Brazil's youngsters have an eye on emulating their senior counterparts as they chase down a fifth world title at under20 level.
The junior 'auriverde' can book a place in the final on Wednesday if they can see off Mexico for the right to face either France or Portugal in the trophy match.
Brazil have five World Cups to their name at senior level, a record, but at under20 level it is neighbours Argentina who hold the mark with six crowns, hence the Brazilians need no second bidding as they look to close that gap.
Having seen off Spain in a thrilling quarter-final which went down to a penalty shootout while the French were ending African interest by dumping out Nigeria after extra-time, the Brazilians also have the added impetus of shaping up for next year's Olympic tournament in London.
In addition, with a World Cup on home soil three years away their budding starlets will also feel they can muscle into the frame for a place on the 2014 senior squad.
Under20 coach Ney Franco will have taken comfort from having passed the Spanish test while there is now no concern about Argentina adding to their tally after the albiceleste's exit on spotkicks to the Portuguese.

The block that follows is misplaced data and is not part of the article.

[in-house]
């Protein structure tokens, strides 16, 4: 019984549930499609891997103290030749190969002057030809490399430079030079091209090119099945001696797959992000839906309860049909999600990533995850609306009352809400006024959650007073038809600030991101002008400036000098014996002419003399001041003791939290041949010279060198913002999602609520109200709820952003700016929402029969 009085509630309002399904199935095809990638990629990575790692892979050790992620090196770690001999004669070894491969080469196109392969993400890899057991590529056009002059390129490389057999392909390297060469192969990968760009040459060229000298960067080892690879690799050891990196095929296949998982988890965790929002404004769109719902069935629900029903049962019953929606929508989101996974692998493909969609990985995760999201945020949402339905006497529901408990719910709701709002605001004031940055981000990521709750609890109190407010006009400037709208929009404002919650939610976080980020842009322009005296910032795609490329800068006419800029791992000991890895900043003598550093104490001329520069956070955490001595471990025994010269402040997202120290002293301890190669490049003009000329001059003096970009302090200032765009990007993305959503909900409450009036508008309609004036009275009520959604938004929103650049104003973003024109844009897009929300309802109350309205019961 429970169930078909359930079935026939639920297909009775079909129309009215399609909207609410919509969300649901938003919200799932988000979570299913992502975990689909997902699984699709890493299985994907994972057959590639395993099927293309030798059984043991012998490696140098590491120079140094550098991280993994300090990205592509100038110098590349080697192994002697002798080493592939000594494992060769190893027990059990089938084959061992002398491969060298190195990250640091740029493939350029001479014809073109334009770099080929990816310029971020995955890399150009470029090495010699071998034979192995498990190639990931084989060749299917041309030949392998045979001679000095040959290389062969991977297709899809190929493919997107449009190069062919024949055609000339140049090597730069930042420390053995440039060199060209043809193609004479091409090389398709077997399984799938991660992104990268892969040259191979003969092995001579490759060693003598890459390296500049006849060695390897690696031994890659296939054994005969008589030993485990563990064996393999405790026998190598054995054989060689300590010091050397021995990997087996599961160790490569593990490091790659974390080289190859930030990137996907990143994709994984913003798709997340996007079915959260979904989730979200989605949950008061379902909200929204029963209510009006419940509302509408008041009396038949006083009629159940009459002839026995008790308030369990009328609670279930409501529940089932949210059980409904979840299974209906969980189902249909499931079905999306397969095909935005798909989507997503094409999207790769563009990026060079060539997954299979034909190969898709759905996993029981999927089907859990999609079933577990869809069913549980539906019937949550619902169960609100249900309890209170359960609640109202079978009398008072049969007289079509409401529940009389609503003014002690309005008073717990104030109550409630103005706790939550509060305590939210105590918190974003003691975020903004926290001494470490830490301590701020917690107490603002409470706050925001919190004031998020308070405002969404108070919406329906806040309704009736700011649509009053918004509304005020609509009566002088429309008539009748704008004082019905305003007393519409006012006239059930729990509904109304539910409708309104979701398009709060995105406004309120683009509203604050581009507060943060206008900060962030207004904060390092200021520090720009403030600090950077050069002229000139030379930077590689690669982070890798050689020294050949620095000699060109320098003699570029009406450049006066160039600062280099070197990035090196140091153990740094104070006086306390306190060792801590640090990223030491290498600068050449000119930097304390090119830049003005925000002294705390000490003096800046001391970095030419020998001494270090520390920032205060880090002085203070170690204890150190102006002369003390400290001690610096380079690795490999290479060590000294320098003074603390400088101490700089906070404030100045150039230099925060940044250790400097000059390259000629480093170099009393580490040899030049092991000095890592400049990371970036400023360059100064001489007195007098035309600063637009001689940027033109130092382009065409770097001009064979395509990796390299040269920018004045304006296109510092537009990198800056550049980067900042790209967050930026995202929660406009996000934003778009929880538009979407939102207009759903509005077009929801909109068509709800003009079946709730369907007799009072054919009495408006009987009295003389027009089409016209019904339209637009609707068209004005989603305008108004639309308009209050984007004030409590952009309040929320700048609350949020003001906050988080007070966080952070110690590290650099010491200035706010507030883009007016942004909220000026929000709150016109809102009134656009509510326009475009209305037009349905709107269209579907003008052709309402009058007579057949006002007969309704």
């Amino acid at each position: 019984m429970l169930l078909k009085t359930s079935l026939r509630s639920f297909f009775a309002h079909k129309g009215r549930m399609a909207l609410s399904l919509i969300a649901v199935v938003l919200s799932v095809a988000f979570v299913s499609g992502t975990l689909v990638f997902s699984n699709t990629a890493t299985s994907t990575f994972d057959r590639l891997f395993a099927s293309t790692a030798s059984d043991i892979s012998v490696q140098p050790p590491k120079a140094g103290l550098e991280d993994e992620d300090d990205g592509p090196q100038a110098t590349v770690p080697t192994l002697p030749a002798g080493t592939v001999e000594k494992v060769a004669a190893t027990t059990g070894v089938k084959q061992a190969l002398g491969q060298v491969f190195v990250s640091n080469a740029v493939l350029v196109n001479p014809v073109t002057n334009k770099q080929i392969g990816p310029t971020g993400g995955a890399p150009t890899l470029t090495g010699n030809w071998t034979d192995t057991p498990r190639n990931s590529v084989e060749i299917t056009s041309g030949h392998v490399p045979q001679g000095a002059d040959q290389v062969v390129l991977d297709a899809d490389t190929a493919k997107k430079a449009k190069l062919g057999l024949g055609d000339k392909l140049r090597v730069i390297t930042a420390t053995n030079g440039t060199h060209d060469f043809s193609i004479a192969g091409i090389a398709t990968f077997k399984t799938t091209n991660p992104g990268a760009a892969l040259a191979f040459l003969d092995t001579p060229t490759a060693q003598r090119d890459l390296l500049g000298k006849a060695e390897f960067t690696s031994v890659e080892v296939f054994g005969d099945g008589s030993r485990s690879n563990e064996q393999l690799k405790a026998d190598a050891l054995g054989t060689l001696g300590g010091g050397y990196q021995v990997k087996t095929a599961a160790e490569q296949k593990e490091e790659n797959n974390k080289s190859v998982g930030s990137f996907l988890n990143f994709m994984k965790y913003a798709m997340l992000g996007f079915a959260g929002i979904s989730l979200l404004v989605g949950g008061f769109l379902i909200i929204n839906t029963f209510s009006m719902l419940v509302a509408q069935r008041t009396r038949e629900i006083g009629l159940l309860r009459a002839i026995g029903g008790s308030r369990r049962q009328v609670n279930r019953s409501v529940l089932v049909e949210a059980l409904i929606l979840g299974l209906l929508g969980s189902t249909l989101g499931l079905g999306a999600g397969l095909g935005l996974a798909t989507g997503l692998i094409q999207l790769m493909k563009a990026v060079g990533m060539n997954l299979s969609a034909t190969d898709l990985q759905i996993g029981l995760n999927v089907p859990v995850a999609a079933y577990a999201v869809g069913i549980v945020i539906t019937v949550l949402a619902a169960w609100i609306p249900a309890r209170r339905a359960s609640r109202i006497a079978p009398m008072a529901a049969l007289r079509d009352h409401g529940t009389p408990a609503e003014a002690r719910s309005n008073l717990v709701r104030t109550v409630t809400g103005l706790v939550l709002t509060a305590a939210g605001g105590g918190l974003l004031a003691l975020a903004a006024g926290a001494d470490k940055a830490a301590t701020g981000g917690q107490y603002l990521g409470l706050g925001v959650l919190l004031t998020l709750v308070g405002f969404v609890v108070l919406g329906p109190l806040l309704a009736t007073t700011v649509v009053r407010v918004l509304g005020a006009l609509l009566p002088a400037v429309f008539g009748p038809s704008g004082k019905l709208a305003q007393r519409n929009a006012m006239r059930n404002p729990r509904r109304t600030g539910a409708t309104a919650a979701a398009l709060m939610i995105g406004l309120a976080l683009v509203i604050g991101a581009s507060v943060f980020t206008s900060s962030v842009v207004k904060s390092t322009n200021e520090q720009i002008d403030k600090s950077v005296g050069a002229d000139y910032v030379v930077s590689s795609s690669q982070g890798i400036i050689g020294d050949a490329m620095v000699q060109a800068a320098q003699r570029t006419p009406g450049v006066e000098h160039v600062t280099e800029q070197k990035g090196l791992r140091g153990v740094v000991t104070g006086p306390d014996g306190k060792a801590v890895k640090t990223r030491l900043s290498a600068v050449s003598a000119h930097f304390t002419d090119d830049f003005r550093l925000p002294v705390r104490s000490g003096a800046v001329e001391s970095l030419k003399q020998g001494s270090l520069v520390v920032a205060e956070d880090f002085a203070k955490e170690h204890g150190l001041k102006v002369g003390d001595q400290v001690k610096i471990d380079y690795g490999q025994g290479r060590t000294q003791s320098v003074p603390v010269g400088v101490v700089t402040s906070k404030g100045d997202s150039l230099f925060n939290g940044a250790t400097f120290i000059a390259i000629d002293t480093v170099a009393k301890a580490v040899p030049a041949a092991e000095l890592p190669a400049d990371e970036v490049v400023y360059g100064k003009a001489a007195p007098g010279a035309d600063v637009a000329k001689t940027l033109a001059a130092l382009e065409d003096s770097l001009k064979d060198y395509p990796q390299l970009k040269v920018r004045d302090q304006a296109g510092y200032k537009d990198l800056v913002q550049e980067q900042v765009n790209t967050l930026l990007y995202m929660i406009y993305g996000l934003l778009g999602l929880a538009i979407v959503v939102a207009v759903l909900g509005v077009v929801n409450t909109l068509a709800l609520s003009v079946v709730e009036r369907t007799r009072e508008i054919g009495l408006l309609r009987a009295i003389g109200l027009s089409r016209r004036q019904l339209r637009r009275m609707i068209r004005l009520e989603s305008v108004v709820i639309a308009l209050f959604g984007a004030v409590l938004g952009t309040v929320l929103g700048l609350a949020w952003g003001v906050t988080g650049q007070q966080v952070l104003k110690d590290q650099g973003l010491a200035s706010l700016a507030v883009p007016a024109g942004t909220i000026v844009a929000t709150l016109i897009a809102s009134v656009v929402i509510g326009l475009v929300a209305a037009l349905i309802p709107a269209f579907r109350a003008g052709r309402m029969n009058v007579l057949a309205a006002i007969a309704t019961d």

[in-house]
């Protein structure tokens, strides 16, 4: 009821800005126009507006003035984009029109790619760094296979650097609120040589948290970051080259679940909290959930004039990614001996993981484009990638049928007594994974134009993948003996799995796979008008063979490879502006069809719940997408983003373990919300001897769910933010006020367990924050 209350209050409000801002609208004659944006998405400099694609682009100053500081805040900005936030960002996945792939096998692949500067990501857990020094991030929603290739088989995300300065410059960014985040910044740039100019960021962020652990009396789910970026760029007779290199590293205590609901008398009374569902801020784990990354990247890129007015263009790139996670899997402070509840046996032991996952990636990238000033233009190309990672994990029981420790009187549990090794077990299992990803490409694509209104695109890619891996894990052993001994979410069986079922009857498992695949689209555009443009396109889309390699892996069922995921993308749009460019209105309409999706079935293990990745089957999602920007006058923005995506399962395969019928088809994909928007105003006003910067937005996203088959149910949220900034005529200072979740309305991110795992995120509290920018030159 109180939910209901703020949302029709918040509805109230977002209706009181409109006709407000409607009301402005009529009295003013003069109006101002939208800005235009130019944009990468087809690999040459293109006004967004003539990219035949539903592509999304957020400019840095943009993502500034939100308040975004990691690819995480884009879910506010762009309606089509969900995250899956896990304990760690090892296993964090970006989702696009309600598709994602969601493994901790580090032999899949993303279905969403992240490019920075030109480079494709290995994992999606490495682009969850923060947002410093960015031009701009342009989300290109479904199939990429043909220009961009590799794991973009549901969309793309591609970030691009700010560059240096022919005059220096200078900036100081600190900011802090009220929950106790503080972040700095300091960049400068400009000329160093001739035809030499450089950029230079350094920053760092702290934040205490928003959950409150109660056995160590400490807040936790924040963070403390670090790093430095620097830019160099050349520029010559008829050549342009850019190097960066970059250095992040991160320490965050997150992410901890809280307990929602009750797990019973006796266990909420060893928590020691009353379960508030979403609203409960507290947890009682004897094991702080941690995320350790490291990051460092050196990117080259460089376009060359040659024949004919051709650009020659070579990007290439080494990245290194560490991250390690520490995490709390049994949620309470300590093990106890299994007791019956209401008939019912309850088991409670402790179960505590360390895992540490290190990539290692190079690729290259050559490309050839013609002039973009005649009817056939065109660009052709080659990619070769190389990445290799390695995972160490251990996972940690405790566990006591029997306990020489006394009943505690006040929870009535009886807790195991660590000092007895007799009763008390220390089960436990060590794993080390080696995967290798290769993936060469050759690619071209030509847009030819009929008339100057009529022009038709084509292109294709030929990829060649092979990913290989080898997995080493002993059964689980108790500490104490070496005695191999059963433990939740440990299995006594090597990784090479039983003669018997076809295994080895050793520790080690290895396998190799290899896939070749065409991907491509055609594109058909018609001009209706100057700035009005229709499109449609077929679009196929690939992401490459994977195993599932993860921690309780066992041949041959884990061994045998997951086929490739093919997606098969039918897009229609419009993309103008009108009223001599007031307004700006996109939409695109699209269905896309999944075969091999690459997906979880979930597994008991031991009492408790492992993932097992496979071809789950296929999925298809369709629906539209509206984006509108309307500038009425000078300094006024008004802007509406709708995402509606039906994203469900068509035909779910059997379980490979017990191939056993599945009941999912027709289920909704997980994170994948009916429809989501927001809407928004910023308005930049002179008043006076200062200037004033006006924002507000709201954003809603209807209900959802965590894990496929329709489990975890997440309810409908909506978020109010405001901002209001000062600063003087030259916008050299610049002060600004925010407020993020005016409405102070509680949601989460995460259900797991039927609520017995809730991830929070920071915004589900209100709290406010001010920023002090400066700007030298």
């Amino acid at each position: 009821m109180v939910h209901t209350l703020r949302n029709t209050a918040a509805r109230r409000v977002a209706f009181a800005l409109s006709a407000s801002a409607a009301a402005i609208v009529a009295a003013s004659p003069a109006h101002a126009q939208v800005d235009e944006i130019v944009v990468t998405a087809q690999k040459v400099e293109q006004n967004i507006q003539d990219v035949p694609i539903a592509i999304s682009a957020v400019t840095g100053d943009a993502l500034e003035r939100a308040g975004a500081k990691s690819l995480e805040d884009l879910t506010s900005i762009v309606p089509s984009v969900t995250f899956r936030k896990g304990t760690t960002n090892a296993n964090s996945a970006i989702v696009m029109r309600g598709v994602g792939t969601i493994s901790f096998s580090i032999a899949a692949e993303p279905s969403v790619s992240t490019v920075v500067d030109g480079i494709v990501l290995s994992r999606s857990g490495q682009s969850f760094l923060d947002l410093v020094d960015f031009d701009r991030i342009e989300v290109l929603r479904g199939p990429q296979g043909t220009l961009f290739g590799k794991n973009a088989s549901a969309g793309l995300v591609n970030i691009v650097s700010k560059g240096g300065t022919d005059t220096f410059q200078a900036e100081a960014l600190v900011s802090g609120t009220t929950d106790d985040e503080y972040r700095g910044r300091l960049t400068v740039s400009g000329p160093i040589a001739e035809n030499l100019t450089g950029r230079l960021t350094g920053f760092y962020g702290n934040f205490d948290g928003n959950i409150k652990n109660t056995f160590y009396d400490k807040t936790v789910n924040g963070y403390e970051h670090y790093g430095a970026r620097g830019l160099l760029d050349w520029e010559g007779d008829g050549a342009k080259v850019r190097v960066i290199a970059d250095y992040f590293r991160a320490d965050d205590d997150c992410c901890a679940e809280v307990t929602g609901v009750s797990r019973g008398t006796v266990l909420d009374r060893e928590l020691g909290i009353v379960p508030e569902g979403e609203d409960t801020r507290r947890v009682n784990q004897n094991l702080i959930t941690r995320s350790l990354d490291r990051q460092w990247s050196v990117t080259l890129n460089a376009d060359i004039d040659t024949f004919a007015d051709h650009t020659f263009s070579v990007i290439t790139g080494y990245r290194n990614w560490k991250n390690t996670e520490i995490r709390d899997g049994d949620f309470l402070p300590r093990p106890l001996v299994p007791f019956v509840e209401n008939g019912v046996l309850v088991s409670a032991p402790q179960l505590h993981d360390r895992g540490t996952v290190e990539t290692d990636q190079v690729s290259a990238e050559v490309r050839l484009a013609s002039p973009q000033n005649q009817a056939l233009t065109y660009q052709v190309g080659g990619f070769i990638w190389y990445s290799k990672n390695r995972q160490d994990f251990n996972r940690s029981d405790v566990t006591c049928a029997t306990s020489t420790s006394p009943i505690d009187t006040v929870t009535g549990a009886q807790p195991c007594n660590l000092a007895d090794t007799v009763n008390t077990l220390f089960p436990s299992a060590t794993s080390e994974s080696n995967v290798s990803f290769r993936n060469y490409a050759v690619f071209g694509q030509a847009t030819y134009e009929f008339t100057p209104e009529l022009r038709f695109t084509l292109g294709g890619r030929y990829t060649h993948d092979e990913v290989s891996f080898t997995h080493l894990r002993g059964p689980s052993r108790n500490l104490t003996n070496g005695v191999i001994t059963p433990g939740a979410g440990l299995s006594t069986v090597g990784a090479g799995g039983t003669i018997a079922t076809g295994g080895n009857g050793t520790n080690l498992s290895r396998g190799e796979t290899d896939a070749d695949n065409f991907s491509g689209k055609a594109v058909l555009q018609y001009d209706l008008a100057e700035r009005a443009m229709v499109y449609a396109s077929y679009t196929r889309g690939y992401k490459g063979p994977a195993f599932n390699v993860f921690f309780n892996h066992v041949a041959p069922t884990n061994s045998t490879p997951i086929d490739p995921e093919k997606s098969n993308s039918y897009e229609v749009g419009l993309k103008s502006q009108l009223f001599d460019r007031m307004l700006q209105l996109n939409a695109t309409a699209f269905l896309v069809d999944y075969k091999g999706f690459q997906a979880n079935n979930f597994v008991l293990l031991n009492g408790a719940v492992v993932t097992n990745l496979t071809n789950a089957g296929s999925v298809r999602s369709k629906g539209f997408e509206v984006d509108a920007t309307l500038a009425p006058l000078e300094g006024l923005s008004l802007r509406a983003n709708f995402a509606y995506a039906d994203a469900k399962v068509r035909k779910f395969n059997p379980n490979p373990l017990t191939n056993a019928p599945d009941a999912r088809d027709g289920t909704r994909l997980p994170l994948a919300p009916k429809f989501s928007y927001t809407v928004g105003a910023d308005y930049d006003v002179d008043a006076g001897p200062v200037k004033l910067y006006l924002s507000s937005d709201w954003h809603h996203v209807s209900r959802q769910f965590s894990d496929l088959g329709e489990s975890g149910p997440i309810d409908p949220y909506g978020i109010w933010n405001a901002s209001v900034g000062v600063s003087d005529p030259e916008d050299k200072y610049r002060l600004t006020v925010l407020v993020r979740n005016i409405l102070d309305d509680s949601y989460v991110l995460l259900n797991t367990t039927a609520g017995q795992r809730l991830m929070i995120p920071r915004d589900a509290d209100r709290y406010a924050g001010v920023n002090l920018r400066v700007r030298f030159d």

Brazil won the event in 1983, 1985, 1993 and 2003 but Franco is aware that the Mexicans are looking strong as "El Tri" try to go one better than their final loss in the inaugural event in 1977.
The Mexicans come into the meeting on a major psychological high after knocking out hosts Colombia but Brazil have proved their own mettle in the absence of Neymar and Lucas, who have already graduated to the senior squad.
"The Mexicans have a completely different set up compared with that of Spain," noted Franco, alluding to his rivals' propensity to play three at the back as well as in attack.
"We will adapt our team to the Mexican game - they are very competitive. At this stage there are no favourites," said Franco ahead of the meeting in Pereira.
Brazil's penalty prowess in seeing off the Spanish was in stark contrast to the seniors' flop at the Copa America when they failed to net any of their spotkicks in a quarter-final reverse against Paraguay.
Medellin will be the setting for the France versus Portugal showdown as the French look to secure a first ever passage to the trophy match at the expense of rivals who won the event, then known as the FIFA World Youth Championship, in 1989 and 1991 with their 'golden generation' of Luis Figo, Rui Costa and Paulo Sousa.
French coach Francis Smerecki said he was now "hoping for a shot at the Cup."
He told reporters: "We know the Portuguese well - we've had them watched twice here."
At Medellin (2200 GMT kick-off)
France v Portugal
At Pereira (0100 GMT)
Brazil v Mexico